Let’s re-invent The Alice – as what?

Hal Duell Vision

Is the never ending story of the unsealed Mereenie Loop Road Central Australia’s answer to Ground Hog Day? Every time a downturn in tourist numbers makes the headlines, that road’s surface is named as the reason why the punters are staying away.
But could it be that numbers are down because it costs too much to get here, it costs just as much to leave, there’s not much to do once in Alice and what there is to do can be expensive?

 

Or how about that all those who still haven’t seen Uluru can fly there direct, see it, and then move on?

 

Annie’s has closed, the Todd River (and the Todd Mall?) is a no-go area after dark, Monte’s gets hammered as a matter of course, and we want people, especially young people, to come here to spend money and have a good time?

 

As they say, good luck with that.

 

Alice and her environs need a new theme, although what that will be I do not know. And while a journey on a sealed or unsealed Mereenie Loop Road will always be part of what we offer, Alice has to be more than the gateway to the Rock.

 

We do have the Larapinta Trail and some of the best mountain bike tracks in the world. We also have annual races featuring off-road bikes and buggies, camels, and boats in a dry river. But is all that enough to sustain a moribund tourist industry? Maybe not.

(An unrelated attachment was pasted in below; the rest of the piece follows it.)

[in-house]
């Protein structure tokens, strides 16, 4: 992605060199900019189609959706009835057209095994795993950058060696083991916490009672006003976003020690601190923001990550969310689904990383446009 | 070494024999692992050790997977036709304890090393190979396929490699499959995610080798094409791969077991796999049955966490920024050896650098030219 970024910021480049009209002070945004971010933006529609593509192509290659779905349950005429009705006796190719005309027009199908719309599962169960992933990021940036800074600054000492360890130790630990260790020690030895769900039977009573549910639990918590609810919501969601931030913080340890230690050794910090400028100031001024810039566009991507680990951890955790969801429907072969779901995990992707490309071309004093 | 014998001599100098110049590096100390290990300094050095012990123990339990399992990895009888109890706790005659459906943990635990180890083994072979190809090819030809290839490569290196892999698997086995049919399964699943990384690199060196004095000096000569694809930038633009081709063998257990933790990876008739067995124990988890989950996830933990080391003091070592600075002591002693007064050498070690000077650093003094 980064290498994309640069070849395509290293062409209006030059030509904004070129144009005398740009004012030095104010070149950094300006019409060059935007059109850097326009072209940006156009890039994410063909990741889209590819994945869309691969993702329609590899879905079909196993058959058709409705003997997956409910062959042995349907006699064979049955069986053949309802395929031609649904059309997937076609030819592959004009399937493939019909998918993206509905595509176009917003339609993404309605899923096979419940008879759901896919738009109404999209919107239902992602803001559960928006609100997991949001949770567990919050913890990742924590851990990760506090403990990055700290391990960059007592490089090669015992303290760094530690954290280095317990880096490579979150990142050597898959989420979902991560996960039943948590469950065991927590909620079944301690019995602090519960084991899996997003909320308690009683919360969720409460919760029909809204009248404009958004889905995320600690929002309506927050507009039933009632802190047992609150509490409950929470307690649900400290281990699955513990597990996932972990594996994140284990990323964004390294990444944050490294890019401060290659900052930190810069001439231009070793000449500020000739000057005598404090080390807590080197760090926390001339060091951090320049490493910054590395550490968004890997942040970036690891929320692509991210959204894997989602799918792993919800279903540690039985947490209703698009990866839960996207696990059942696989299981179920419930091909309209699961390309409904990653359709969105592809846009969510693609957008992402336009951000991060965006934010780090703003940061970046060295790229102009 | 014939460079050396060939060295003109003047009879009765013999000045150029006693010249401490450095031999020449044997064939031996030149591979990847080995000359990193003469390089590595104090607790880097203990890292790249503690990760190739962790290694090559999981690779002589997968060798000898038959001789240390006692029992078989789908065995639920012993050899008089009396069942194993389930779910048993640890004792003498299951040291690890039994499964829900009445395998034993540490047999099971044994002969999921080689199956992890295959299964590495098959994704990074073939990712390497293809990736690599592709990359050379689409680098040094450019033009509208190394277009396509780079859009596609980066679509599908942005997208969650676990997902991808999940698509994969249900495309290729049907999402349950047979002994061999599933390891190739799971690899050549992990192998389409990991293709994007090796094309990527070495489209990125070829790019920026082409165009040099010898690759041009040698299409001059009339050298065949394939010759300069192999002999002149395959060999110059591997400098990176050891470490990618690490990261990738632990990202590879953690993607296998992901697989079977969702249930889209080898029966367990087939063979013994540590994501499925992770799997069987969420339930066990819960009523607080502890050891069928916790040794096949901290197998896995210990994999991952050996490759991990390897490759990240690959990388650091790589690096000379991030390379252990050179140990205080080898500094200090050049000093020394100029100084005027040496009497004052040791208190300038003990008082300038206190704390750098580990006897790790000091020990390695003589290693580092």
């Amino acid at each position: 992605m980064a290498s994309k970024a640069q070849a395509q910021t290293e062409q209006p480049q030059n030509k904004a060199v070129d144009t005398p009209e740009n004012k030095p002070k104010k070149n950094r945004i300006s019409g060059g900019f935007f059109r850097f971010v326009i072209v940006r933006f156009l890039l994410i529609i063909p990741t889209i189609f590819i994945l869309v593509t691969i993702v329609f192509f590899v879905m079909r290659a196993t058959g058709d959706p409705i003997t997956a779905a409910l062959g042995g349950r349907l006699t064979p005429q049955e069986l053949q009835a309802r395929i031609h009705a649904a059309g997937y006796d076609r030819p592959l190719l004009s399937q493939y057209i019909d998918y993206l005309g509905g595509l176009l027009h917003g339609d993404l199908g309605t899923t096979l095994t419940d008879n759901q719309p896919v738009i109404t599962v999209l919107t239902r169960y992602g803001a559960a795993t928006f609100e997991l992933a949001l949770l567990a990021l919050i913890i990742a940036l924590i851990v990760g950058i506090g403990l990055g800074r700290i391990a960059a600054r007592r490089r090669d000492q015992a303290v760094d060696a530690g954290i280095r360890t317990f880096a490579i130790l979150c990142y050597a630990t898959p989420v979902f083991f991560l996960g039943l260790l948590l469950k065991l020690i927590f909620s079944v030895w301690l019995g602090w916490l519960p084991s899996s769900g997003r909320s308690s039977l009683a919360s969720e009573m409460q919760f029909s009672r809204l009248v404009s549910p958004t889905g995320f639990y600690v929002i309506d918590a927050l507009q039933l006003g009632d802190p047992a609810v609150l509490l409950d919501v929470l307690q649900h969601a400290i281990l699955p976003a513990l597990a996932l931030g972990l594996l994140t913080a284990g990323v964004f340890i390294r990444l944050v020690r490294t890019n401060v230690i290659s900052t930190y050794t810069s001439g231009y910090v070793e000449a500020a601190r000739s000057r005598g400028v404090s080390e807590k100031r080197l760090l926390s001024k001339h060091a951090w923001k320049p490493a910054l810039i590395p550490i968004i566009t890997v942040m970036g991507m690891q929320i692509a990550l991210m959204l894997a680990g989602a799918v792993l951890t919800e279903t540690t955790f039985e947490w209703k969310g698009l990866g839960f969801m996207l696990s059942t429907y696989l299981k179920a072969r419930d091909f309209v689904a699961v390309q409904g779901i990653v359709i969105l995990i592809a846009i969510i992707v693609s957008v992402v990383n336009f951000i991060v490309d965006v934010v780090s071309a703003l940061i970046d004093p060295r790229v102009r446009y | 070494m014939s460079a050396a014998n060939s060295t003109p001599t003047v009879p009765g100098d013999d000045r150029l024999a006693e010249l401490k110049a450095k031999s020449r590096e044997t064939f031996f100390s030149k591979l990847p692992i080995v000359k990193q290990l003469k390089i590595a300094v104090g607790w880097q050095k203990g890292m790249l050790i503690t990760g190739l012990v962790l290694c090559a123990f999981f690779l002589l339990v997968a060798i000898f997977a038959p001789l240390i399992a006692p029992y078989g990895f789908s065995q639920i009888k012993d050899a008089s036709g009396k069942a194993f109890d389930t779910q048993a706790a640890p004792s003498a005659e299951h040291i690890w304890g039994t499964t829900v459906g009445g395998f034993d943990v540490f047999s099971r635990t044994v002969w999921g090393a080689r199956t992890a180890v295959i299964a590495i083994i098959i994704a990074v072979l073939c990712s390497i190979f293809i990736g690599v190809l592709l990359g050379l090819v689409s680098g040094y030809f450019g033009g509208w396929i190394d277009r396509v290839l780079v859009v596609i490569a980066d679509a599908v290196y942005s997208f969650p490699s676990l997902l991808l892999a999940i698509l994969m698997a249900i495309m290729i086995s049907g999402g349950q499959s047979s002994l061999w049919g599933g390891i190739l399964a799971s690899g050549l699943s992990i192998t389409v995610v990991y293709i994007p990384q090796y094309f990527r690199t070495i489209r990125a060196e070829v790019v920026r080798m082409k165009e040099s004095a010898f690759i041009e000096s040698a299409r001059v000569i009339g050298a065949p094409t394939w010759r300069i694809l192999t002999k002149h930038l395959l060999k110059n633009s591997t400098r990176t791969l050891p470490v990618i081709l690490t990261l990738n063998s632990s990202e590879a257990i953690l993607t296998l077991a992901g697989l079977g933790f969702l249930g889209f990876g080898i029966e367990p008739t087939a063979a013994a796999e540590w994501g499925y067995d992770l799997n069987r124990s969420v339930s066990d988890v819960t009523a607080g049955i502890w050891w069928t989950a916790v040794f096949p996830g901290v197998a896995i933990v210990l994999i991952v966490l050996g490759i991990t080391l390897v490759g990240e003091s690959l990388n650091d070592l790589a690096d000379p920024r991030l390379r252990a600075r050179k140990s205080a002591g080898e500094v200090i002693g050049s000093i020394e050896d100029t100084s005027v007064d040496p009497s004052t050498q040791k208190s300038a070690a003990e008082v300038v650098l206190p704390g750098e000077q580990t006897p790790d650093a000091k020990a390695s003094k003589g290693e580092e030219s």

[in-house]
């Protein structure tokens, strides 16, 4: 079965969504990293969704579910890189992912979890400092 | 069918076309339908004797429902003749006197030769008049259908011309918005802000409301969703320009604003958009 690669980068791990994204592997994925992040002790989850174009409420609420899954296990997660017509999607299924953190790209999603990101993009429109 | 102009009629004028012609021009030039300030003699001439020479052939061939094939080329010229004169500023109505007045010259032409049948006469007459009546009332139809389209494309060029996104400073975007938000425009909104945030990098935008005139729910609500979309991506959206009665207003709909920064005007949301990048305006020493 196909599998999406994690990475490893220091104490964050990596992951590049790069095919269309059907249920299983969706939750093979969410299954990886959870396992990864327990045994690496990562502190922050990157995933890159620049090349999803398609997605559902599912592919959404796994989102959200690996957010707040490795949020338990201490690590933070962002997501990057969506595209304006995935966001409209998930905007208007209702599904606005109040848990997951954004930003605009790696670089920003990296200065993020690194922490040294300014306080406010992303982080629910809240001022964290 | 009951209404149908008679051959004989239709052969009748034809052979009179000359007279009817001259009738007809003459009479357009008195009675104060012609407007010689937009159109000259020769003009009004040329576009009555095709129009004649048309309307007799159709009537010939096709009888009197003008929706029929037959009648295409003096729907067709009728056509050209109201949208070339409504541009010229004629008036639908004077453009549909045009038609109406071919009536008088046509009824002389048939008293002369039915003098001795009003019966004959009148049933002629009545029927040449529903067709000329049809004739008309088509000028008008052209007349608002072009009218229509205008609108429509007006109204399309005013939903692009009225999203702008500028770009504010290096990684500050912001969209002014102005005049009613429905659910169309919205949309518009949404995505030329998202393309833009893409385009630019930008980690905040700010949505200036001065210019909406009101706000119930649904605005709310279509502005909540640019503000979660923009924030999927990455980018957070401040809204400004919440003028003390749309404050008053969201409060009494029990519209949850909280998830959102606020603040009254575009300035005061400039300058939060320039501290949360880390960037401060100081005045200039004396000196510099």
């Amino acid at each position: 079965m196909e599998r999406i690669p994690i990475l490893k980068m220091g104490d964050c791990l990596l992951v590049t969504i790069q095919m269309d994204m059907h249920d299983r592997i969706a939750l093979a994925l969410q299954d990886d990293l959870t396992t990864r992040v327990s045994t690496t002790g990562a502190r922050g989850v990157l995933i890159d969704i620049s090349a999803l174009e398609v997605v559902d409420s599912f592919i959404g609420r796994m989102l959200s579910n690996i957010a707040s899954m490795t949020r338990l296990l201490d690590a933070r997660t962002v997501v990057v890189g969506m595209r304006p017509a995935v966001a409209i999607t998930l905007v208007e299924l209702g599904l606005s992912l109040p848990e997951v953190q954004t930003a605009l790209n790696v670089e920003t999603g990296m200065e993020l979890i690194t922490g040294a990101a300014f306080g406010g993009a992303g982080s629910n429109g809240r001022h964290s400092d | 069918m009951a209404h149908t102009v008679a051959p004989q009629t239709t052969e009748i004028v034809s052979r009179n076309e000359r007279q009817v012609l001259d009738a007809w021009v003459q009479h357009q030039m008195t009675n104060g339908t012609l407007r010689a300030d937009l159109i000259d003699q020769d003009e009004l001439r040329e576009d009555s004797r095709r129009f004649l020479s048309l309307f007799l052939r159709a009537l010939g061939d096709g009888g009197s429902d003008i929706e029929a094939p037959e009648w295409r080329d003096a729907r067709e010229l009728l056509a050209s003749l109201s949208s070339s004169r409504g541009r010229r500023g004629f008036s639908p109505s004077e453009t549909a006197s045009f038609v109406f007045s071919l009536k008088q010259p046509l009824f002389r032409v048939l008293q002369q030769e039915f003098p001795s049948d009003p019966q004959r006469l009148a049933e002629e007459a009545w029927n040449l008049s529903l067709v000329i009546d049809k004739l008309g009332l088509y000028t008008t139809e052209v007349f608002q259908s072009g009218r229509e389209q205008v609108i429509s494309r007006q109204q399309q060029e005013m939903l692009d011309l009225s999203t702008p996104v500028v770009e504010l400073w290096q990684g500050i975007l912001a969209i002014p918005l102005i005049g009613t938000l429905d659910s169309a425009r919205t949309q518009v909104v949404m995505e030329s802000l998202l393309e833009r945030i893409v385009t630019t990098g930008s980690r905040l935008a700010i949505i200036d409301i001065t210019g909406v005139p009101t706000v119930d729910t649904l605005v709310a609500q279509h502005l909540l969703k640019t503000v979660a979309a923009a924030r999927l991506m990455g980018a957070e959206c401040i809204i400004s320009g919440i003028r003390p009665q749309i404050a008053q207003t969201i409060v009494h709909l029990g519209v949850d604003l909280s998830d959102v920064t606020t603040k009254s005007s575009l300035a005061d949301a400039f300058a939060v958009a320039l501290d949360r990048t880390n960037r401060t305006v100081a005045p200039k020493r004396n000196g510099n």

Perhaps, blasphemy of blasphemies, the tourist industry wants to take a step back and stop pretending that it’s the reason for Alice being here.

 

A question to consider is what are we if not primarily a tourist destination? I can suggest three good answers to that question, and one fairly ordinary one.

 

We are the cultural centre of a still remarkable and ever renewing art movement, as anyone who has visited the current Desert Mob exhibition at Araluen can see.

 

We are the service centre for various experiments in remote living that continue to offer challenges and possibilities.

 

And we are gearing up to host a fine dynamic between Green growth and energy mining.

 

On the more ordinary side of the ledger, one of our growth industries seems to be in law-n-order. A new court house and the innovative Temporary Beat Patrols limiting access to take-away grog are stand-out examples. Both are necessary, but neither are drawcards.

 

Be Sociable, Share!

One Comment (starting with the most recent)

NB: If you want to reply to a previous comment, start your comment with this notation: @n where n is the number of the comment you want to reply to.
  1. Terry
    Posted September 12, 2014 at 10:10 pm

    I have not posted on the Alice Springs News Online for some time. Too much emphasis on who I am, rather that what I had to say, but I still read The News and to be honest, for the first time I am in accord with Hal.
    The Alice of the eighties was far more of a tourist attraction, because, in my humble opinion, it was a journey into the past.
    Dirt roads, driving 4 wheel drive vehicles over the dry red terrain, simple folk living a simple life.
    The Alice of today offers nothing that cannot be found in any small town anywhere in Australia.
    There is nothing left of the pioneer spirit as Alice has been dragged kicking and screaming into the twentieth century, and the result is devastating.
    Face it folks. Your town no longer has anything different to offer. I know that one cannot live in the past, and sad as it seems, even an impression of the past would be acceptable, but tourists that come to the Alice find only the same old malls, and streets and houses that they can see anywhere in Australia. The real Alice, and her wonderful lifestyle is gone. Forever, it would seem.

    View Comment

Post a Comment

Your email is never shared. Required fields are marked *

*
*